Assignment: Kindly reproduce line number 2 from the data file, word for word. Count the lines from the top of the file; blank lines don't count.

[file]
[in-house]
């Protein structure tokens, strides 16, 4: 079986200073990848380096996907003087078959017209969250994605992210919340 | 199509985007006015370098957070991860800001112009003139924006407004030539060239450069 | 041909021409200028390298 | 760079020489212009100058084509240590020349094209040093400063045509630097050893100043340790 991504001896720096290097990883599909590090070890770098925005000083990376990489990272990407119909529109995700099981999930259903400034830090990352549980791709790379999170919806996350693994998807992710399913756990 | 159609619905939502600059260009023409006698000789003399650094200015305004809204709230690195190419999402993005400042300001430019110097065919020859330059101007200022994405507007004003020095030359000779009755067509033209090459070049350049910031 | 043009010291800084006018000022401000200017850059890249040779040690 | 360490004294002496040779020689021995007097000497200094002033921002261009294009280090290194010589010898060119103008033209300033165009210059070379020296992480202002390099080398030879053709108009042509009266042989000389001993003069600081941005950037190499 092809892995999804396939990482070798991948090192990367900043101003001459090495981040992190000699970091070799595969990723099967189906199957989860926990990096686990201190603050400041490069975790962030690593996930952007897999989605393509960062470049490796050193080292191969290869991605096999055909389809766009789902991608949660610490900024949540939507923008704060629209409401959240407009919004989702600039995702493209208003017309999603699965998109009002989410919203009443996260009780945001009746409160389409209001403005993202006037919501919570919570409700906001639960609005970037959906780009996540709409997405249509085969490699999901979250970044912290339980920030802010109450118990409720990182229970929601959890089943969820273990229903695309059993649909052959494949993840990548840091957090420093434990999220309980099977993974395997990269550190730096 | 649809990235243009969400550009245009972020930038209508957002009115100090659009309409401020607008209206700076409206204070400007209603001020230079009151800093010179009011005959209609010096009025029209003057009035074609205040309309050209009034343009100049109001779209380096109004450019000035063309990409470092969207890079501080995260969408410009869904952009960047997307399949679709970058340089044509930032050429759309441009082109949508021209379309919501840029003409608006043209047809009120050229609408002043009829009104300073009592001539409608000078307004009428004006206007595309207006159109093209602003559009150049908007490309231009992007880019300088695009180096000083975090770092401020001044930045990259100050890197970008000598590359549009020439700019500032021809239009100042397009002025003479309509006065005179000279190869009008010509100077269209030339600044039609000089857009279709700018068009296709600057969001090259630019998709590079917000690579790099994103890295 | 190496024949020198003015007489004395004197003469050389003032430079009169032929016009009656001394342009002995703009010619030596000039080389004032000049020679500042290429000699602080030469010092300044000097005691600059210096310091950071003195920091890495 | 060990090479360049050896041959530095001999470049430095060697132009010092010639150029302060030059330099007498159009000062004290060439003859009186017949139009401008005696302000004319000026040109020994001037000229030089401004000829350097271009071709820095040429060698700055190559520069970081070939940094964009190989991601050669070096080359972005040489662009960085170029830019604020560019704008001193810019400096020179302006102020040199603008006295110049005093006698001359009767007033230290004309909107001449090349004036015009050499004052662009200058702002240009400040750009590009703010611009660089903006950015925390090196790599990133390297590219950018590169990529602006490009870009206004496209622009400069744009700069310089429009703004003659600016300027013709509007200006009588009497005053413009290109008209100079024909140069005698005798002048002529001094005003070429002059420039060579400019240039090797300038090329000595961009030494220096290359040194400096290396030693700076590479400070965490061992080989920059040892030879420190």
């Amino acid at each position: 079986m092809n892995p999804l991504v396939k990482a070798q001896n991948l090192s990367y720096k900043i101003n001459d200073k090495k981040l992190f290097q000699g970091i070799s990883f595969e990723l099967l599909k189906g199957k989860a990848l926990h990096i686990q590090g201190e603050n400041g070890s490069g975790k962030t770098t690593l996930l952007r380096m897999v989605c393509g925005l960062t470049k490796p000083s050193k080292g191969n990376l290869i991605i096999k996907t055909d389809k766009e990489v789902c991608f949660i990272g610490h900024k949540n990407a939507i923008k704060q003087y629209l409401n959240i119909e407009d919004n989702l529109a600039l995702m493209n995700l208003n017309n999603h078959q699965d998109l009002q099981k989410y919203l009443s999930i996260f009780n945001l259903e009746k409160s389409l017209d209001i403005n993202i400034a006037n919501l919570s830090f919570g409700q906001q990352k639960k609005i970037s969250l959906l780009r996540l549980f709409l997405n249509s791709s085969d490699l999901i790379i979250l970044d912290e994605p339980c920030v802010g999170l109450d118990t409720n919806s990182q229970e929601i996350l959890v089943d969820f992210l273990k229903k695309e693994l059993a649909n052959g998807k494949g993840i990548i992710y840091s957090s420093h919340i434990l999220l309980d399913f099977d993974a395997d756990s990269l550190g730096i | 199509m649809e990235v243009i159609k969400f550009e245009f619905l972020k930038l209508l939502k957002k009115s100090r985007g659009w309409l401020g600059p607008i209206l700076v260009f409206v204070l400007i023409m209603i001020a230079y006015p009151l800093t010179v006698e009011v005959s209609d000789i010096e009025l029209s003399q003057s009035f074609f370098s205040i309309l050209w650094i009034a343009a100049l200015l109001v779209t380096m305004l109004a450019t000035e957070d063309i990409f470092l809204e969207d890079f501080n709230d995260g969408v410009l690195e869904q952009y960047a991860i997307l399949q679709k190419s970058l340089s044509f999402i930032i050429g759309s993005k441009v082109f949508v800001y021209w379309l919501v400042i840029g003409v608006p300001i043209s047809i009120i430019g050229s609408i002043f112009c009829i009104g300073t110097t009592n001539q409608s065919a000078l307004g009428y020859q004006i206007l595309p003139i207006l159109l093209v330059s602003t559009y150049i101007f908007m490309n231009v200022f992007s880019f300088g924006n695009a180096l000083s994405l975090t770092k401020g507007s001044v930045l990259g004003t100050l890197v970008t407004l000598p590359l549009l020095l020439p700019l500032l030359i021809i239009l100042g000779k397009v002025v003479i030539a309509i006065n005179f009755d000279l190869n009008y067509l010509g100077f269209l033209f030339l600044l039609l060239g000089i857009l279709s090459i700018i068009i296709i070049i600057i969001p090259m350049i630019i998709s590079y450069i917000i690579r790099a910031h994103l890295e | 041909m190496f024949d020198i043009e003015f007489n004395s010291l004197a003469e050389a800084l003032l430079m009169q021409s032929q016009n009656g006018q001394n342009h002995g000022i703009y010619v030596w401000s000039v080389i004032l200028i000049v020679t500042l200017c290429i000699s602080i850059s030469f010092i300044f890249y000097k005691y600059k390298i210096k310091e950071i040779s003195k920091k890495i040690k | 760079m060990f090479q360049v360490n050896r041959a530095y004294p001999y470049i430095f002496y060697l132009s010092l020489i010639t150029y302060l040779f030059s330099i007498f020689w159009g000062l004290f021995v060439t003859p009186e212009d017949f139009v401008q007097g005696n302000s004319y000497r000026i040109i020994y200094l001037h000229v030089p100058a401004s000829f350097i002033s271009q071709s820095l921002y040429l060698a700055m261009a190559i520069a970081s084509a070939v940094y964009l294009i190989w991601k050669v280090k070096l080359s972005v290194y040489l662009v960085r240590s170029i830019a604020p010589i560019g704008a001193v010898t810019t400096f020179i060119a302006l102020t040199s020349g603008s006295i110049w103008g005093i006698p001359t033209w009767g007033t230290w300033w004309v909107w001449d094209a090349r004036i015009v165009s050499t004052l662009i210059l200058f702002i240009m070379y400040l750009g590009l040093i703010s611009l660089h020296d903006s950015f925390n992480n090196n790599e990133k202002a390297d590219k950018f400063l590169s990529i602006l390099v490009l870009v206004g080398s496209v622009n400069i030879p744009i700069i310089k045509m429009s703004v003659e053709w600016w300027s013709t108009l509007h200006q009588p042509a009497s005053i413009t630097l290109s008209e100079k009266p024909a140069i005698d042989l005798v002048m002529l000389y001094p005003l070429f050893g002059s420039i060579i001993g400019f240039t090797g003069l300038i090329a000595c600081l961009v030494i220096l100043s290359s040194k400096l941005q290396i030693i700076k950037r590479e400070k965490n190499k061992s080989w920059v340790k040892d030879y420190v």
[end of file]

């Protein structure tokens, strides 16, 4: 079986200073990848380096996907003087078959017209969250994605992210919340 | 199509985007006015370098957070991860800001112009003139924006407004030539060239450069 | 041909021409200028390298 | 760079020489212009100058084509240590020349094209040093400063045509630097050893100043340790 991504001896720096290097990883599909590090070890770098925005000083990376990489990272990407119909529109995700099981999930259903400034830090990352549980791709790379999170919806996350693994998807992710399913756990 | 159609619905939502600059260009023409006698000789003399650094200015305004809204709230690195190419999402993005400042300001430019110097065919020859330059101007200022994405507007004003020095030359000779009755067509033209090459070049350049910031 | 043009010291800084006018000022401000200017850059890249040779040690 | 360490004294002496040779020689021995007097000497200094002033921002261009294009280090290194010589010898060119103008033209300033165009210059070379020296992480202002390099080398030879053709108009042509009266042989000389001993003069600081941005950037190499 092809892995999804396939990482070798991948090192990367900043101003001459090495981040992190000699970091070799595969990723099967189906199957989860926990990096686990201190603050400041490069975790962030690593996930952007897999989605393509960062470049490796050193080292191969290869991605096999055909389809766009789902991608949660610490900024949540939507923008704060629209409401959240407009919004989702600039995702493209208003017309999603699965998109009002989410919203009443996260009780945001009746409160389409209001403005993202006037919501919570919570409700906001639960609005970037959906780009996540709409997405249509085969490699999901979250970044912290339980920030802010109450118990409720990182229970929601959890089943969820273990229903695309059993649909052959494949993840990548840091957090420093434990999220309980099977993974395997990269550190730096 | 649809990235243009969400550009245009972020930038209508957002009115100090659009309409401020607008209206700076409206204070400007209603001020230079009151800093010179009011005959209609010096009025029209003057009035074609205040309309050209009034343009100049109001779209380096109004450019000035063309990409470092969207890079501080995260969408410009869904952009960047997307399949679709970058340089044509930032050429759309441009082109949508021209379309919501840029003409608006043209047809009120050229609408002043009829009104300073009592001539409608000078307004009428004006206007595309207006159109093209602003559009150049908007490309231009992007880019300088695009180096000083975090770092401020001044930045990259100050890197970008000598590359549009020439700019500032021809239009100042397009002025003479309509006065005179000279190869009008010509100077269209030339600044039609000089857009279709700018068009296709600057969001090259630019998709590079917000690579790099994103890295 | 190496024949020198003015007489004395004197003469050389003032430079009169032929016009009656001394342009002995703009010619030596000039080389004032000049020679500042290429000699602080030469010092300044000097005691600059210096310091950071003195920091890495 | 060990090479360049050896041959530095001999470049430095060697132009010092010639150029302060030059330099007498159009000062004290060439003859009186017949139009401008005696302000004319000026040109020994001037000229030089401004000829350097271009071709820095040429060698700055190559520069970081070939940094964009190989991601050669070096080359972005040489662009960085170029830019604020560019704008001193810019400096020179302006102020040199603008006295110049005093006698001359009767007033230290004309909107001449090349004036015009050499004052662009200058702002240009400040750009590009703010611009660089903006950015925390090196790599990133390297590219950018590169990529602006490009870009206004496209622009400069744009700069310089429009703004003659600016300027013709509007200006009588009497005053413009290109008209100079024909140069005698005798002048002529001094005003070429002059420039060579400019240039090797300038090329000595961009030494220096290359040194400096290396030693700076590479400070965490061992080989920059040892030879420190």